More and more associations are facing the issue of emotional support and assistance animals. Often, these animals do not present any problem for an association, but what happens when an emotional support or assistance animal violates the association’s pet policy? In those instances, several factors weigh into the decision making process to determine whether a medical necessity claim is valid and whether the requested accommodation is reasonable.
Most of the law regarding pet restrictions has developed in the landlord/tenant realm, but similar application of the law has been growing in associations. Several protective statutes have been interpreted as requiring exceptions to pet restrictions for animals providing “emotional support” in addition to animals that have traditionally been thought of as assistive, such as seeing-eye dogs or hearing dogs for the deaf.
However, individuals cannot claim an exception to pet restrictions for “emotional support” without a medical basis and a letter or a prescription from a medical doctor or psychologist. The person requesting the exemption must have an actual disability. According to a 2004 statement released by HUD, a housing provider may request reliable disability-related information in response to a request for a reasonable accommodation that (1) is necessary to verify that the person meets the Act’s definition of disability, (2) describes the needed accommodation, and (3) shows the relationship between the person’s disability and the need for the requested accommodation. A doctor or other medical professional, a peer support group, a non-medical service agency, or a reliable third party who is in a position to know about the individual’s disability may also provide verification of a disability.
If an association chooses to challenge a medical necessity claim and enforce its pet restrictions, the person requesting the accommodation has the burden of proving a four-part test in order to succeed in a claim against the Association. Under the Fair Housing Administration Act (FHAA), the person requesting the accommodation must prove:
- He or she suffers from a handicap as defined in the FHAA;
- The Association knew of the handicap or should reasonably be expected to know of it;
- Accommodation of the handicap is necessary to afford the resident an equal opportunity to use and enjoy the dwelling; and
- The association refused to make such accommodation.
Regarding the “necessity” of the animal (part 3 of the test), in the 2004 case of Oras v. Housing Authority of City of Bayonne, the court determined that the following factors should be evaluated:
- The extent plaintiff's ability to function is facilitated by the accommodation;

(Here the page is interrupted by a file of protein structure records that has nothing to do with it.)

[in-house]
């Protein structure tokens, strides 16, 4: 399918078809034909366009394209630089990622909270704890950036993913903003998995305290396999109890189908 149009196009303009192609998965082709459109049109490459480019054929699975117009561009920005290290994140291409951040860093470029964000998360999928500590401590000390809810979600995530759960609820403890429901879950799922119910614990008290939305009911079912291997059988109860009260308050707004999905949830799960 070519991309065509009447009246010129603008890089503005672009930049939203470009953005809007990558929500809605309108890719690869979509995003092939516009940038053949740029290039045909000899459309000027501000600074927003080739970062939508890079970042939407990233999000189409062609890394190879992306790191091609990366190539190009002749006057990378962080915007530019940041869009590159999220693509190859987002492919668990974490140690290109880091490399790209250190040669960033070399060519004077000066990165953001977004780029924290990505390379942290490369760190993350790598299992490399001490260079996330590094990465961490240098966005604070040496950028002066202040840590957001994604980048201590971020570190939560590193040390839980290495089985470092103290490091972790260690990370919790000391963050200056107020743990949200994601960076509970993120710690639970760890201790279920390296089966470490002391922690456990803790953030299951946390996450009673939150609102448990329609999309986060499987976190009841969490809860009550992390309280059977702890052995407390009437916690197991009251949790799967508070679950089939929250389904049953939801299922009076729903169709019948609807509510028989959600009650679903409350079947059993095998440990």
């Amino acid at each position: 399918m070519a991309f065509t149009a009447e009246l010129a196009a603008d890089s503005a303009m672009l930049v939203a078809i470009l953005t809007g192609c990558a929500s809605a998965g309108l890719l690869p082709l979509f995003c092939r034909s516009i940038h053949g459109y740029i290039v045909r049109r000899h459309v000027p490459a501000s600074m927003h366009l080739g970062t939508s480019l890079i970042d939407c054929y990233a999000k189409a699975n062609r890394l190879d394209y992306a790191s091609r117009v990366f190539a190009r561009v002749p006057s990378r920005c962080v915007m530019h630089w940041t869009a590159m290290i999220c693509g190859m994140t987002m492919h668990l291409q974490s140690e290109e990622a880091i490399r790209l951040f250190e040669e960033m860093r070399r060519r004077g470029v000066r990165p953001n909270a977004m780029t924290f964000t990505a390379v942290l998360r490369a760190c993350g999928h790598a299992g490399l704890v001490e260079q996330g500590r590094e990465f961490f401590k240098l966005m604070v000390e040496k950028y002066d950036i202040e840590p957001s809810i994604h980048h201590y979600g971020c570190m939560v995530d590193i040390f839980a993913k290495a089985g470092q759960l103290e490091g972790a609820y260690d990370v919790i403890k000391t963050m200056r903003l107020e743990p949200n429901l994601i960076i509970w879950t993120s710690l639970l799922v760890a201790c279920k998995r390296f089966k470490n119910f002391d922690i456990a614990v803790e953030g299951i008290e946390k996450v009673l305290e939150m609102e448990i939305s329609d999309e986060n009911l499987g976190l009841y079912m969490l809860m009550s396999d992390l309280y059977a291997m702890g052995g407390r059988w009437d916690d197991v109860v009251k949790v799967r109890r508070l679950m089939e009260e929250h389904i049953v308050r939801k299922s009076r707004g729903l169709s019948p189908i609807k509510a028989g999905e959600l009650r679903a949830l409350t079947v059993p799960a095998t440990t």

- The training the animal received; and
- The [defendant’s] existing policy of permitting certain tenants to have [other types and sizes of animals].
Each situation is extremely fact specific and requires a balancing test of all the facts.
The FHAA prohibits housing discrimination based on several classifications, including “a refusal to make reasonable accommodations in rules, policies, practices, or services, when such accommodations may be necessary to afford [a person with a disability] an equal opportunity to use and enjoy a dwelling.” Along with the tests noted in Part I, above, courts frequently determine whether a requested accommodation is reasonable by using a balancing test that would weigh the association’s economic or aesthetic concerns against the disabled person’s benefit from the accommodation. It is essentially a cost-benefit analysis.
It is important to note that a reasonable accommodation does not have to be specific compliance with the person’s request. In Jones v. Aluminum Shapes, Inc., the court explained that a reasonable accommodation is “the duty … to attempt to accommodate the physical disability” but it is not a duty “to acquiesce to the disabled [party’s] request for certain benefits.” For example, a person is not necessarily entitled to have an animal of any size or to bring that animal anywhere on the property.
It is critical that associations take assistance animals requests seriously. Courts do not look kindly upon violations of the Law Against Discrimination. NJLAD and the above-referenced HUD regulations provide for punitive damages, compensatory damages, and attorney fee shifting for violations. Refusing a reasonable accommodation can become very costly for an association.
In order to maintain uniform enforcement, any association facing challenges to its pet policies should pass a resolution; laying out the specific requirements a unit owner must meet in order to be allowed to have an assistance animal in the community.